"Having just finished doing a big and long commission, I was shocked to see the arrival of another. With the deadline set for 2 months, I thought that I best get started on the project. The scale of the piece was huge and there was a huge amount of stitching involved. The lines were so long and in various directions, it was hard to judge which technique [to use] on which line. For this work I had to draft in my 1.5 metre frame so that I could see the piece clearly.
I switched up my normal routine to get as much of it done in the time I had. The most challenging parts of this piece was trying to distinguish the difference between the crossing lines and smudges. Having to do a lot of seed stitching, I thought when will it end? I have spent over 200 hours doing it.
When you think of counting time, you may think of tallies on a prison wall. In a cell there are constant markings where people have chipped away at paint covering tallies and making them into something. The meanings of which have since been lost in time. I counted tallies for the amount of time it took me to do this piece. But do the tallies in this piece add up to the hours spent creating it and the faded tallies on the walls?
The darkness of this piece is in my opinion what makes it. The black stitching makes parts of the piece stand out. It was a privilege to be able to work on this piece."
- Ben, Fine Cell Work stitcher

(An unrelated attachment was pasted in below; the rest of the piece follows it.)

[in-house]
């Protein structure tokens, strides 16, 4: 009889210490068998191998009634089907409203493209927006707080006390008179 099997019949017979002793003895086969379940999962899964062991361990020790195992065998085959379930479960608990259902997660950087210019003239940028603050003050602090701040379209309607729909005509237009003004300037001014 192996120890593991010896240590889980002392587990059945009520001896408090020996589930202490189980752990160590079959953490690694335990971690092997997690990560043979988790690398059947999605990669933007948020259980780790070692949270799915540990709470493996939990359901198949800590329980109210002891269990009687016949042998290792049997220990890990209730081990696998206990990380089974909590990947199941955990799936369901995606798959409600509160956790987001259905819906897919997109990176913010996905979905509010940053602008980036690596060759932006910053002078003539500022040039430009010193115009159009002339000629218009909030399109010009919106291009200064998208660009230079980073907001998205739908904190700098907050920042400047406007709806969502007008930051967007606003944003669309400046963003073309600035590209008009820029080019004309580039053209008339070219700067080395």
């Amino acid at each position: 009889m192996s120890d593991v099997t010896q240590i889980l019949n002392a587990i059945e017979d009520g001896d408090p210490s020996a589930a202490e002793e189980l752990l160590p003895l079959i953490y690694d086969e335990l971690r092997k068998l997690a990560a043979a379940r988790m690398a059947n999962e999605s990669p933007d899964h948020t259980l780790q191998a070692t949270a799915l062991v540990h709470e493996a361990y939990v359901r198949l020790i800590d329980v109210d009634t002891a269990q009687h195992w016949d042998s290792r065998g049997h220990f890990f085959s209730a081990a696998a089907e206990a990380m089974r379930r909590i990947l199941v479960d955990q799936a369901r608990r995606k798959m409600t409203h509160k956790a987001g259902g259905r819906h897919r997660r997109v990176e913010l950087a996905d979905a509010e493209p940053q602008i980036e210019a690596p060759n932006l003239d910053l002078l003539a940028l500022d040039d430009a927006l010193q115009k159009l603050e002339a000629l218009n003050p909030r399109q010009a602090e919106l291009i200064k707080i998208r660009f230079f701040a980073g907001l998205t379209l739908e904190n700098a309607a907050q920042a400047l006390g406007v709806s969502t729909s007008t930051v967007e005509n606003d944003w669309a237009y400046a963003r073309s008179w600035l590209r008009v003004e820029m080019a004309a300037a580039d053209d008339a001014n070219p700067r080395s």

"When we first unrolled the printed fabric and looked at the piece, I think we were all fairly staggered. It was huge, and we were concerned that there might not be room in Ben’s cell for him to work on it. At first sight it was a jumble of different lines, but as we read the instructions and understood what was needed it began to make sense. Ben, of course, saw the possibilities, and the practicalities, quicker than anyone else. The first thing that he did was to create a frame that allowed him to work comfortably; this helped him manage but had a tendency to distort the lines. We had some very technical discussions about whether a particular line was horizontal, vertical or diagonal as they seemed to change in or out of his frame.
As he worked on it the fabric sprang to life, and the different stitches added depth and interest and the piece became increasingly exciting. Ben was concerned about how he would know whether he had done enough, and we were concerned that too much might break the effect required. It was a difficult decision to know when to stop.
The finished piece is remarkable, and I am so delighted that Ben was given the opportunity to work on such a prestigious project. Commissions mean a great deal to our stitchers and they take immense pride in each one, especially if they are working for an artist and know that their part in the work will be on show in a gallery or be sold for charity."
- Caroline Meyrick, Fine Cell Work volunteer